Basic geographical data, including base map data, administrative division data, road net data, gazetteer data, building data, and population and juridical person information data, are necessary for evaluating and predicting the impact on and harm to nearby human activities caused by the leakage and expansion of the gas through overlay analysis and for determining the shortest paths to the emergency site through shortest-path analysis. These data can be retrieved from GeoServer, which provides a standard and interoperable WFS and WMS service for basic geographical features and map images.

3.3. Experimental Process and Results

Figure 8 illustrates the process for gas leakage emergency response in Taiyuan. A public emergency evolves in four phases: the monitoring phase, the warning phase, the response phase, and the recovery and evaluation phase. Government departments, enterprises, and citizens focus on different tasks in different phases, and the focusing service provides different outcomes and decision-making support for each of them during these phases.

3.3.1. Monitoring Phase

In the monitoring phase, gas pipelines are monitored by various sensors, such as gas detectors, smoke alarms, fire detectors, and video sensors. Citizens and inspectors can also report malfunctions of gas pipelines or gas leakages to government departments. Once an abnormality is monitored or reported, the monitoring phase evolves into the warning phase, and the focusing service is triggered and begins operation.

3.3.2. Warning Phase

As stated in Figure 8, the most important task for government departments is to determine the severity of and the area affected by the gas leakage and expansion; based on this information, the government issues a suitable level of warning. As discussed in Section 3.2.1, the Gaussian plume model and overlay analysis model can be used together to perform this task. In step 0 of the proposed focusing service process, an abstract focusing service chain containing these two models for the warning phase of the gas leakage emergency has been registered in the CSW in advance. The abnormality monitored or reported in the monitoring phase triggers the focusing service prototype system to retrieve this registered abstract service chain and instantiate it by binding model service instances (WPS processes) and linking data (real-time sensor data from MongoSOS and archived WFS/WMS data service from GeoServer). Figure 9 shows a service chain instance for evaluating the impact of gas leakage and expansion. The intermediate and final results are contained in the proposed informational representation of the focusing service model and registered in the CSW. These results can be obtained from the CSW through the web and displayed on various platforms, including 3D desktop platforms and 2D mobile platforms, as shown in Figure 10. Based on these results, the warning level, time, message type, message content, area, and extent of the alert are determined by the government and issued to enterprises and citizens to inform them to take the appropriate precautions.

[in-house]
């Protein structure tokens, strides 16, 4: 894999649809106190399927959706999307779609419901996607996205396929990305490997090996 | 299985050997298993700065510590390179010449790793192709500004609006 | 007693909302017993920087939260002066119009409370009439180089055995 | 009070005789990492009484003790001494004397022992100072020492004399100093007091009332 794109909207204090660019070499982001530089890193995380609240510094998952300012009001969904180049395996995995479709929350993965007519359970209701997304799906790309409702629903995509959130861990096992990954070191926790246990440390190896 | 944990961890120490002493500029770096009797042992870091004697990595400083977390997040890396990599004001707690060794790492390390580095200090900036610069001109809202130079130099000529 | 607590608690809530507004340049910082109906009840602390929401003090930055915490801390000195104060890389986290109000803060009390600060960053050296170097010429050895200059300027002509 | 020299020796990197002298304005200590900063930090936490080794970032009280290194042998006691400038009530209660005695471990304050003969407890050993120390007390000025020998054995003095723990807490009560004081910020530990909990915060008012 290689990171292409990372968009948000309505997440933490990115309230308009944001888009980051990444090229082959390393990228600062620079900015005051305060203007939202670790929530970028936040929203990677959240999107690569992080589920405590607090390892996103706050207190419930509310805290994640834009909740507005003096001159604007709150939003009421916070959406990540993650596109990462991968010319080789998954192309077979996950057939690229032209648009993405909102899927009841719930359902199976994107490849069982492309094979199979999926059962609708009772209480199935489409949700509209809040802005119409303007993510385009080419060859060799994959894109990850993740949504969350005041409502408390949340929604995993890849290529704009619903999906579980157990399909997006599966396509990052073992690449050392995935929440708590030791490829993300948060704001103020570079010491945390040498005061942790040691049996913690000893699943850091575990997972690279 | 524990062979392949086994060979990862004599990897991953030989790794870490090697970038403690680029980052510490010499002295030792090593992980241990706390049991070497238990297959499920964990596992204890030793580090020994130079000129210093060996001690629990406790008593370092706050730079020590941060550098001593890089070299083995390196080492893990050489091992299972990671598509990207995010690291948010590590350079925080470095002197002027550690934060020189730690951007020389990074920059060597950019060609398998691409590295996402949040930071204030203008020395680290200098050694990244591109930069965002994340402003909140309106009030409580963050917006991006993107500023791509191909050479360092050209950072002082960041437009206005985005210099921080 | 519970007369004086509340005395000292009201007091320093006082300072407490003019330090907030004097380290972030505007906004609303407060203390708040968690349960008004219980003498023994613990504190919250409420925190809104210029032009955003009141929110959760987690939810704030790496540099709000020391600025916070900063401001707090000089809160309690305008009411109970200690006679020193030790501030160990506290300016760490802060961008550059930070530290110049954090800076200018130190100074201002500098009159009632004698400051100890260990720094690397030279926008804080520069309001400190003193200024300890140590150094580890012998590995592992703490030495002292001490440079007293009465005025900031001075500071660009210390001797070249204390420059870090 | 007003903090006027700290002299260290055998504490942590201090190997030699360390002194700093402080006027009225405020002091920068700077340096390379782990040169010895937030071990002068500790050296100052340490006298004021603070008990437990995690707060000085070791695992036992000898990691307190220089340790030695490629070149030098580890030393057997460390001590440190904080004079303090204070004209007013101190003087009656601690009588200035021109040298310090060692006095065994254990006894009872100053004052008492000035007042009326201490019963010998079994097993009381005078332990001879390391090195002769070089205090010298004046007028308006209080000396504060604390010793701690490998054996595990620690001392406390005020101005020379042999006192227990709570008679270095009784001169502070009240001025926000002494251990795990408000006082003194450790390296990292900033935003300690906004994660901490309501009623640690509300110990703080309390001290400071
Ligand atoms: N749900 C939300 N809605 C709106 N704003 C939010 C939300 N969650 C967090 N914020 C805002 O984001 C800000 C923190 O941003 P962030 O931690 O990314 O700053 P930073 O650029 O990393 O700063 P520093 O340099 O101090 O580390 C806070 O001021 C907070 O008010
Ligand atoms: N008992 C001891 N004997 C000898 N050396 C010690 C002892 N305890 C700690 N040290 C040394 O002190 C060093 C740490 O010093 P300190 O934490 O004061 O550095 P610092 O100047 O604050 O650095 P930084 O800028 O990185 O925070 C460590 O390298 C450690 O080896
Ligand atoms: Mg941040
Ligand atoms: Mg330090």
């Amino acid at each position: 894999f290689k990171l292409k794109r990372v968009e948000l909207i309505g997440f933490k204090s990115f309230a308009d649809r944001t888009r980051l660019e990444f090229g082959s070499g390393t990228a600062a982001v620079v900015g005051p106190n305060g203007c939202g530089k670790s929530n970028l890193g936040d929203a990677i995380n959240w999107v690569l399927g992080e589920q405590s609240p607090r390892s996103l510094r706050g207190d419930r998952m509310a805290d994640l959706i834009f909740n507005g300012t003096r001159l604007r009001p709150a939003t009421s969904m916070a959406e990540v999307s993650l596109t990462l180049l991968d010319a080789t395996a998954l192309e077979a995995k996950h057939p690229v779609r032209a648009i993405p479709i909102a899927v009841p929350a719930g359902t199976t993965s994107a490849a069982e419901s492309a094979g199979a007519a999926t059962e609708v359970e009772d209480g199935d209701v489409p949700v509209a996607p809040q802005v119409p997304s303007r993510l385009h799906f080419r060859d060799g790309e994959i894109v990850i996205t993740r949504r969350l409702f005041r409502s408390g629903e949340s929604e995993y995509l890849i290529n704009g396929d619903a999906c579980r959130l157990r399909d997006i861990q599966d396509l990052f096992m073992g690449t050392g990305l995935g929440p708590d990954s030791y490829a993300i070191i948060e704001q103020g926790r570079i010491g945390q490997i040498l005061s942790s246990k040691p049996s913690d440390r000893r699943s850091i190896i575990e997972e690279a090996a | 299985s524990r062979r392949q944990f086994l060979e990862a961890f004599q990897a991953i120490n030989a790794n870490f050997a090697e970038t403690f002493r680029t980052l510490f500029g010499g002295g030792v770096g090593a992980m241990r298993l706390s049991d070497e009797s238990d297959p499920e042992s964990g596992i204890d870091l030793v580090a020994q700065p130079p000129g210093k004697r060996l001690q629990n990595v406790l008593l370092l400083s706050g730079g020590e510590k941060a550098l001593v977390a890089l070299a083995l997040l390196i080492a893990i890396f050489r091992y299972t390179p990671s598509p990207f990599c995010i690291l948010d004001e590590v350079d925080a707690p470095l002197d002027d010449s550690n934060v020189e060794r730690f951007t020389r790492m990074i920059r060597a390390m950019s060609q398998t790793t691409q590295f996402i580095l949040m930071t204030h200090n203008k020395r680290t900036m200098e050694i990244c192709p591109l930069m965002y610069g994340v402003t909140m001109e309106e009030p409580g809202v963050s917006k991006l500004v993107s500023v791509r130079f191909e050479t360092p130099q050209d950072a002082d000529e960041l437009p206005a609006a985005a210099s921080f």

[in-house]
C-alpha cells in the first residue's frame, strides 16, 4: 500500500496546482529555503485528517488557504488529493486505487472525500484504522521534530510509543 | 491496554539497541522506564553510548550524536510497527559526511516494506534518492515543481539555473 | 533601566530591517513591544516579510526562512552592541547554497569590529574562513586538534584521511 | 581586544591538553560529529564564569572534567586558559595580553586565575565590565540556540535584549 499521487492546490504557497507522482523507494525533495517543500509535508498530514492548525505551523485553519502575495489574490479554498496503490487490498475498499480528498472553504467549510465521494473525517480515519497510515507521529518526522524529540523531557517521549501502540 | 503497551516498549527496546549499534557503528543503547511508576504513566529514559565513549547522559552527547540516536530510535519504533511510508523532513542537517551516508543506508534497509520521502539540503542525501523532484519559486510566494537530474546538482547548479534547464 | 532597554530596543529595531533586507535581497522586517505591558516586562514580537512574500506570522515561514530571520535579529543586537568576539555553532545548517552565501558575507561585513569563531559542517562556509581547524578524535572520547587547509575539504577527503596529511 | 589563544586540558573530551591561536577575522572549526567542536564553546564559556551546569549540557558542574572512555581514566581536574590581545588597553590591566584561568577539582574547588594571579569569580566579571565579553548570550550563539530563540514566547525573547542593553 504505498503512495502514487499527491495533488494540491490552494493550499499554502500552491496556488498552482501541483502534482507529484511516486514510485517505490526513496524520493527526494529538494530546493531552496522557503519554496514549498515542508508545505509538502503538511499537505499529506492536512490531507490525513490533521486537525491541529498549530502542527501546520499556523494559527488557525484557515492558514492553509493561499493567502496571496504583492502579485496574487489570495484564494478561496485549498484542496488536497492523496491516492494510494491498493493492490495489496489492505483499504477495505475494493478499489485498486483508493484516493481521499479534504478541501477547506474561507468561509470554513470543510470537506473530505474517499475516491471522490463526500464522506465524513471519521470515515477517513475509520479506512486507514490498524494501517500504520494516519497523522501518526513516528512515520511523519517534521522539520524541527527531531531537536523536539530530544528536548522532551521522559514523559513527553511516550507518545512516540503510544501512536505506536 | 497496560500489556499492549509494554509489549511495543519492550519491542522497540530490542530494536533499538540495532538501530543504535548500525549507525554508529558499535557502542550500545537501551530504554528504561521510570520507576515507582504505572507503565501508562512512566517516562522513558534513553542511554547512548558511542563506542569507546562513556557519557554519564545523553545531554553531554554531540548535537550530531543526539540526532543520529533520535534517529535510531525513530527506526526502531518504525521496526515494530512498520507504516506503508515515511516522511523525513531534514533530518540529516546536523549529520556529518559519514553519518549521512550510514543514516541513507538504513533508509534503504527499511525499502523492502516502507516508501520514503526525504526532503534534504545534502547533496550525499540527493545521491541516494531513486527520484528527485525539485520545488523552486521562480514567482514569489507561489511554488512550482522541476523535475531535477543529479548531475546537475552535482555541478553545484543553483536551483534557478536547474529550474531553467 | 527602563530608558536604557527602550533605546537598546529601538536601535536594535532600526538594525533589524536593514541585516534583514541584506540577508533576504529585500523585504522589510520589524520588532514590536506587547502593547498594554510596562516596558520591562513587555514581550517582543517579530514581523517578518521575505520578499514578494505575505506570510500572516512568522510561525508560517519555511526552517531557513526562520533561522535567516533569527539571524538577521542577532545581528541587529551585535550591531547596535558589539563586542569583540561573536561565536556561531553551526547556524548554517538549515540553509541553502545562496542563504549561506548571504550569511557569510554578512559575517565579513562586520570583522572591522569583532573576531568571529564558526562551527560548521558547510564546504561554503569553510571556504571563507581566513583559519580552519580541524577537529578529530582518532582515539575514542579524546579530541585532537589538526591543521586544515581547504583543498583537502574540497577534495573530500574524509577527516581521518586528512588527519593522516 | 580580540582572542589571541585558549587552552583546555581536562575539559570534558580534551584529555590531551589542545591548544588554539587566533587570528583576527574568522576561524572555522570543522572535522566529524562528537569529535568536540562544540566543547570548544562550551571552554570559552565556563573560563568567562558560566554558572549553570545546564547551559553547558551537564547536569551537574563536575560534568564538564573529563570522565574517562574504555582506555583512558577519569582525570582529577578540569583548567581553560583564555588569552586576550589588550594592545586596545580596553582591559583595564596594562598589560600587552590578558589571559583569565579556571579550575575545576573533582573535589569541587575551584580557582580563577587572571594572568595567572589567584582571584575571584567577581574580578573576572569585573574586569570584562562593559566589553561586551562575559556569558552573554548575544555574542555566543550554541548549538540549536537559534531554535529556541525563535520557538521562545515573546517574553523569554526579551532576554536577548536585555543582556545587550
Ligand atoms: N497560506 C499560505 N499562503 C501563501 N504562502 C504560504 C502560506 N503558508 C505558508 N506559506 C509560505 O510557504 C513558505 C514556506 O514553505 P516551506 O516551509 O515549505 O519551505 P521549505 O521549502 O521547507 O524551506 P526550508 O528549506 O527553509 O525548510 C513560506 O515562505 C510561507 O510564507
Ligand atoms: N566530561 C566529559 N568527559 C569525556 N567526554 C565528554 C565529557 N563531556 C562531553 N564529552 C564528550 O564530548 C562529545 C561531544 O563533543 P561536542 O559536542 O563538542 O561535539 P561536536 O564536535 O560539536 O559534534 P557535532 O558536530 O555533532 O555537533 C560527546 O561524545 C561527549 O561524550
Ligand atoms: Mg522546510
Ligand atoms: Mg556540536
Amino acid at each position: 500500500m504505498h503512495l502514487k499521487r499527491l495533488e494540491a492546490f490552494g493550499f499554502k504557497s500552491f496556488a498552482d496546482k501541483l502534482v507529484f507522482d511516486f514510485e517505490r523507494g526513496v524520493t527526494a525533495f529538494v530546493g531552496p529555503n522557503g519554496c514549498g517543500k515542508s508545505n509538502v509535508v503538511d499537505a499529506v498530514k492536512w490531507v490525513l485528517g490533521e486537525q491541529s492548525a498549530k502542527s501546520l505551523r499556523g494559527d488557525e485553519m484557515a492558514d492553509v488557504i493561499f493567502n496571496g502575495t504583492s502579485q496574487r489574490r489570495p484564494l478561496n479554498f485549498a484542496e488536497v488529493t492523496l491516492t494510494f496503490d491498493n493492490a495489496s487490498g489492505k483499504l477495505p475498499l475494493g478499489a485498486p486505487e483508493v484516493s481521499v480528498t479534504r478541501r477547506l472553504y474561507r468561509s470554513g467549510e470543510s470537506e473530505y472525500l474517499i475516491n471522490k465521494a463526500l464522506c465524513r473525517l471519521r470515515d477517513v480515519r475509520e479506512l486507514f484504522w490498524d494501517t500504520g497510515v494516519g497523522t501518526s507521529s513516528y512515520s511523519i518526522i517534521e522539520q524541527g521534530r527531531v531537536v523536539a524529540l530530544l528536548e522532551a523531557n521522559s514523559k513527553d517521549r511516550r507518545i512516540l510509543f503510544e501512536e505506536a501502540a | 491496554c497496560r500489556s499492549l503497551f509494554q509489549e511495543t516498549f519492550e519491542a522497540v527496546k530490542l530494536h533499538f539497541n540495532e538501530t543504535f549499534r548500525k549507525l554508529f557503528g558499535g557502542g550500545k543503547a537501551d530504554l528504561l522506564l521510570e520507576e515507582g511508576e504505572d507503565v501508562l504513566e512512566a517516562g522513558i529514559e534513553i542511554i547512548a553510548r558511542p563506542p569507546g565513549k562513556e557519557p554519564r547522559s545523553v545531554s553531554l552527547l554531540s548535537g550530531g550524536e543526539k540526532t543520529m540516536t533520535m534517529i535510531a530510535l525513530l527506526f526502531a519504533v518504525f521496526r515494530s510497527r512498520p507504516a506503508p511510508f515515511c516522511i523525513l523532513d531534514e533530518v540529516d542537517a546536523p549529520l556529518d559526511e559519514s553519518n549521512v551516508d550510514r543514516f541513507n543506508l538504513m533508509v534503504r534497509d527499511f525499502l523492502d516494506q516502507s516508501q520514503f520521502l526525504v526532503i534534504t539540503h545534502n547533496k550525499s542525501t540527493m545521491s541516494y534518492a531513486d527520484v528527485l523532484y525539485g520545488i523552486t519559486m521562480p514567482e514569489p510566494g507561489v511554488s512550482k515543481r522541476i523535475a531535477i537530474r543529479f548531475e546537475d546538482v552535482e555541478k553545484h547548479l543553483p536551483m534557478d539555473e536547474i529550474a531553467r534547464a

3.3.3. Response Phase

Emergency rescue and urgent repair are the two main tasks in this phase. Thus, the police stations, fire stations, hospitals, and other public facilities nearest to the scene of the gas leakage emergency and the shortest paths for them to reach the scene should be determined. As explained in Section 3.2.1, the overlay analysis model and shortest-path analysis model can be utilized together to perform this task. In step 0 of the proposed focusing service process, an abstract focusing service chain containing these two models for the response phase of the gas leakage emergency has been registered in the CSW in advance. The evolution from the warning phase to the response phase triggers the focusing service prototype system to retrieve this registered abstract service chain and instantiate it through binding model service instances (WPS processes) and linking data (archived WFS/WMS data service). Figure 11 illustrates a service chain instance for finding the shortest paths along which relevant staff can reach the emergency scene in the shortest amount of time. The results are contained in the proposed IRFSM and registered in CSW. These results can be obtained from the CSW through the web and displayed on various platforms, including 3D desktop platforms and 2D mobile platforms. Figure 12 shows the shortest paths (red and blue solid lines) displayed on Gaea (a 3D GIS platform). Based on these results, rescue staff and urgent repair staff (from both government departments and gas enterprises) can perform their duties (as shown in Figure 13) in the shortest possible time and thus reduce losses to the greatest possible extent. Similarly, the shortest paths for rapid evacuation from the dangerous gas leakage area are also determined and provided to enterprises and citizens, thus ensuring the safety of their lives and property.
Once a gas leakage emergency has been effectively controlled, the repair work is in order, and any secondary and derivative disasters have been eliminated, the response phase ends and evolves into the next phase, the recovery and evaluation phase.

3.3.4. Recovery and Evaluation Phase